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    On Pornography
    (1983) Foley, Kevin; Bernstein, Richard J.;
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    Is Beauty Truth and Truth Beauty? Beauty, Style, and Felt Knowledge in Philosophical Writing
    (2022) Fiscarelli-Mintz, Anna; Berger, Benjamin (Professor of philosophy); Mason, Qrescent Mali
    Beauty is often considered to have no serious place in philosophy—at best a mere ornament and at worst the indication of poor or even dangerous philosophical writing. This designation is also often weaponized against philosophers whose writing style takes non-traditional forms, forcing them to justify their philosophy (and all too often themselves as philosophers) against a distinctly un-diverse canon of traditional philosophical writing, thus robbing the field of valuable philosophers and philosophy itself from the power and insight of their work, not to mention making the field a far more difficult environment for those who Kristie Dotson calls "diverse practitioners" of philosophy. In this thesis, I will examine the role of beauty in philosophical writing by focusing on the work of feminist philosopher Sara Ahmed. I will examine how style functions in Ahmed's writing, evaluate how existing arguments surrounding style in philosophical writing might account for the effectiveness of Ahmed's work, and posit my own argument as to how beautiful writing allows for a different kind of access to truth through felt knowledge.
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    The Dough That Kneads the Kneader: an Exploration of the Self and the Viscous
    (2022) Esner, Sofia; Miller, Jerry
    The viscous, when it has been discussed at all, has been under the guise of disgust, abjection, or fear. But what if that conversation obscures a more fundamental movement to separate the viscous and self? Drawing on work by Jean-Paul Sartre, Mary Douglas, Gaston Bachelard, Elizabeth Grosz, and Sara Ahmed, I will argue against the traditional viewpoint on viscosity to show that we are essentially viscous beings. We are soft and gelatinous. We sink into the world and the world creeps up into us. I will begin with a taxonomy of the slimy, sticky and the viscous which will lay out the (non)-differences between the three categories. I will argue that Sartre sees the viscous as horrible in and of itself because he sees it as fundamentally denying the project of self-determinacy. In this I will then move into a discussion of labor, showing how Bachelard words against Sartre to argue that we can control the viscous. I will also offer an overview of the relation of the body to the viscous, drawing on Grosz. Finally, I will argue that our relationality with the world can be thought of through stickiness. I will argue we are in part constituted as subjects through viscosity. And, importantly, that using the framework of viscosity allows for a conception of the self that is, like viscosity itself, a kind of process without end.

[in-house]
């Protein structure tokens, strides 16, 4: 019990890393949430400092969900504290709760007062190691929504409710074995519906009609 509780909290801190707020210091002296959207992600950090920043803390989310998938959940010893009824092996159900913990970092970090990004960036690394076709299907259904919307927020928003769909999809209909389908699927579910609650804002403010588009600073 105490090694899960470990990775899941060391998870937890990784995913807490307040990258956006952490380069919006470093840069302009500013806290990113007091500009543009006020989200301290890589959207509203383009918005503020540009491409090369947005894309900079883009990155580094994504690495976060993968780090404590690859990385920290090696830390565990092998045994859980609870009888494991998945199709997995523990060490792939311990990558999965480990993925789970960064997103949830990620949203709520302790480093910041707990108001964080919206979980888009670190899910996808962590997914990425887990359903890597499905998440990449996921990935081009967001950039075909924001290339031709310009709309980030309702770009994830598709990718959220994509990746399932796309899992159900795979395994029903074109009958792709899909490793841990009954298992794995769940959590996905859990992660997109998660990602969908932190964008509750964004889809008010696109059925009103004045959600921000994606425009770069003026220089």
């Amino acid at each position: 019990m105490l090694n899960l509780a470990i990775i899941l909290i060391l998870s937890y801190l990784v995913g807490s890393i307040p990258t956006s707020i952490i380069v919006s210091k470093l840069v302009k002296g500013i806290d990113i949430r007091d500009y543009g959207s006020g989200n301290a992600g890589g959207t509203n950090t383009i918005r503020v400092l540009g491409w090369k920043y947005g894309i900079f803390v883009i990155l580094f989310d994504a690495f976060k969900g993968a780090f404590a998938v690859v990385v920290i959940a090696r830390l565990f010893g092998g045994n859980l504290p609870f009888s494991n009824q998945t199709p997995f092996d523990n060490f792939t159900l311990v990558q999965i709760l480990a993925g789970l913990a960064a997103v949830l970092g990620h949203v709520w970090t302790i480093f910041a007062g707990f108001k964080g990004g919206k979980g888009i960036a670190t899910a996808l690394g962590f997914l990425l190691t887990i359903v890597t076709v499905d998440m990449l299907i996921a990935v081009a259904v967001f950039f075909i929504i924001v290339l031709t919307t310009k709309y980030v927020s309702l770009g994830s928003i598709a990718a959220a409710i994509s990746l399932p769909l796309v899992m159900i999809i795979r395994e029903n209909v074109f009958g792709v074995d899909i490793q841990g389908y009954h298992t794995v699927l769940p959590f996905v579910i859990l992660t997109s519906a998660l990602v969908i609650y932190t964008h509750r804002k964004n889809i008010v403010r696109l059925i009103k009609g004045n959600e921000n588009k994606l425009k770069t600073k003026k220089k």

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    Mathematical Simulacra: The Opening of a Discourse on Mathematical Deconstruction
    (2022) Haile, Ben; Macbeth, Danielle
    Historically, mathematical language has been relegated as supplemental to an ideal pure mathematics. This paper uses Derridean tools of deconstruction to examine the role of the mathematical supplement. I argue that the limits of our mathematical language are both constitutive and productive in an evolving mathematical discourse. Additionally, I consider the particular and curious sturdiness of mathematical language in comparison to its natural language counterpart. I argue that this "mathematical sturdiness" is on one end due to the tightly iterative and citational nature of the language while at the same time a result of the practiced disciplinary power of mathematics as a historical and academic discipline.
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    Song of Wisdom's and Self's Love // Philosophical Systems of Gender and Transness and the Journey to Genderqueer Worlds
    (2022) Su, Kai-Ling McEvoy; Miller, Jerry
    Though love of wisdom tried to set me free Peace comes only through living life as me n this paper I attempt to find a metaphysical framework of gender in which the philosophical study of nonbinary experience can be grounded. I go about this by first examining the metaphysical systems of gender and transness put forth by Talia Mae Bettcher and Robin Dembroff. Subsequently, I find that both accounts have parallel structure despite differences in grounding. While I find that Dembroff's model lacking due to their framing of kind, I also find that their distinction between modest and extreme ontological pluralism to be an important concept. This leads me to construct a modified account of Bettcher's system. Next, I consider the account of genderqueer as gender kind put forth by Dembroff. Finally, after finding Dembroff's account once again lacking due to the language of kind, I use Dembroff's account in conjuncture with the modified version of Bettcher's system of gender to construct a new account of "genderqueer worlds."